Maine Audubon, Department of Environmental Protection and the Lakes Environmental Association and the Portland Water District are looking for stream explorers to help survey large aquatic insects in local streams. The training sessions will take place May 5 and 7. Courtesy photo/Maine Audubon

SCARBOROUGH — An upcoming community science project is looking for people who are interest in exploring southern Maine streams.

Maine Audubon is partnering with the Department of Environmental Projection, the Lakes Environmental Association and the Portland Water District to find and train community members who will survey large aquatic insects, or macroinvertebrates, in southern Maine streams, according to a Maine Audubon press release.

There will be two live webinar training sessions on May 5 and 6 from 7 to 8:30 p.m.  that participants must attend or view.

“All you need to do is attend two online training sessions on how to find and identify approximately 40 ‘Least and Most Wanted’ aquatic insects that are indicators of stream health, and then visit one to three streams between May and October,” said the release. “During your survey you will search for the Least and Most Wanted macroinvertebrates and send in the collected data. We will provide training, equipment, maps of the survey streams, and data forms and instructions. We recommend you conduct your surveys in pairs for safety reasons (even in this pandemic time, that should be safe to do).”

Follow-up in-person training sessions will take place in June in Falmouth, Bridgton and Auburn.

“Large aquatic insects (or macroinvertebrates) are excellent indicators of a changing environment,” said the release. “Some require cold, clean water and high-quality habitat. Others can tolerate warm, polluted water or poor habitat quality. So the presence or absence of different species can inform us about both water quality and the ecological health of a stream.”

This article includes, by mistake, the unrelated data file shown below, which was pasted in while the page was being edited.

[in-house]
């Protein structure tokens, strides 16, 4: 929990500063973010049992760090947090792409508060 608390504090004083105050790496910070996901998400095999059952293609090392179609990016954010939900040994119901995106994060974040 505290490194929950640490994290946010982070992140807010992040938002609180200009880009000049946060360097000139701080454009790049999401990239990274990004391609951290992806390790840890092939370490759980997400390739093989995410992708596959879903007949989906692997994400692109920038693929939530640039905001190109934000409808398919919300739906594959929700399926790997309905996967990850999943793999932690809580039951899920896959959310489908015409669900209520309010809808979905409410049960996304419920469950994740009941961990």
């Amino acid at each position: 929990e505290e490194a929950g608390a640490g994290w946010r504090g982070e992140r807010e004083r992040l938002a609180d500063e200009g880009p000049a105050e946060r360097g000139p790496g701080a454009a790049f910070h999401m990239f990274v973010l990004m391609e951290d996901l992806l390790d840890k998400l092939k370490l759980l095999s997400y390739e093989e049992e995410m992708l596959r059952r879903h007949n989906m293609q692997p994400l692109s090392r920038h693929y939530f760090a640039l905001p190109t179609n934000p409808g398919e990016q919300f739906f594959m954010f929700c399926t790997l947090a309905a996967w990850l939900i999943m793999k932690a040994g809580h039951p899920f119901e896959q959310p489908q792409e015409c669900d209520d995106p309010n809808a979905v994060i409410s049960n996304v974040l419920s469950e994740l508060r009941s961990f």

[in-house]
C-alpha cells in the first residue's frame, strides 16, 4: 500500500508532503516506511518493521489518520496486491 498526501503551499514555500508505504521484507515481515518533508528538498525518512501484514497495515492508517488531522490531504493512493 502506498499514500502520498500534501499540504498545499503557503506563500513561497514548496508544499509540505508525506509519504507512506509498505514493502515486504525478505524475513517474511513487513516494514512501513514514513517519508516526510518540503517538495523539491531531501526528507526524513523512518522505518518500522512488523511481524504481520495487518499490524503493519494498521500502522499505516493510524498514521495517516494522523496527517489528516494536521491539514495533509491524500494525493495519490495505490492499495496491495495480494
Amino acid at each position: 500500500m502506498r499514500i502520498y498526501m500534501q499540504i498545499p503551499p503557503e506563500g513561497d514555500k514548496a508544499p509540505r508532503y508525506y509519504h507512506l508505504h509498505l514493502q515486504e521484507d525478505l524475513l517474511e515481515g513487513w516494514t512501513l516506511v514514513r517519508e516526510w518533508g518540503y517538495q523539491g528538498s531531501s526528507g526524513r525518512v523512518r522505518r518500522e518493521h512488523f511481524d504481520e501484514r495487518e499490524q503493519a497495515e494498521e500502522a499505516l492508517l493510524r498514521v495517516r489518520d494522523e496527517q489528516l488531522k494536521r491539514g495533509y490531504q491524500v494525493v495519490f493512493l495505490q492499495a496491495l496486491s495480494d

The release added, “Macroinvertebrates are also an important food source for many other aquatic and semi-aquatic species and they are often the basis for much of the stream food web. If there are very few insects in the stream, the rest of the aquatic food web will be affected. The data collected by community scientists will provide insight into water quality and the overall health of streams and rivers.”

This project was funded by a grant from the Maine Outdoor Heritage Fund, Maine Audubon said.

A previous volunteer, Bill Keller, said that he feels that the program is making a difference.

“It increases awareness of our stream habitats and how critical they are to life here in the watershed and on our planet in so many ways,” Keller said.

To register, visit

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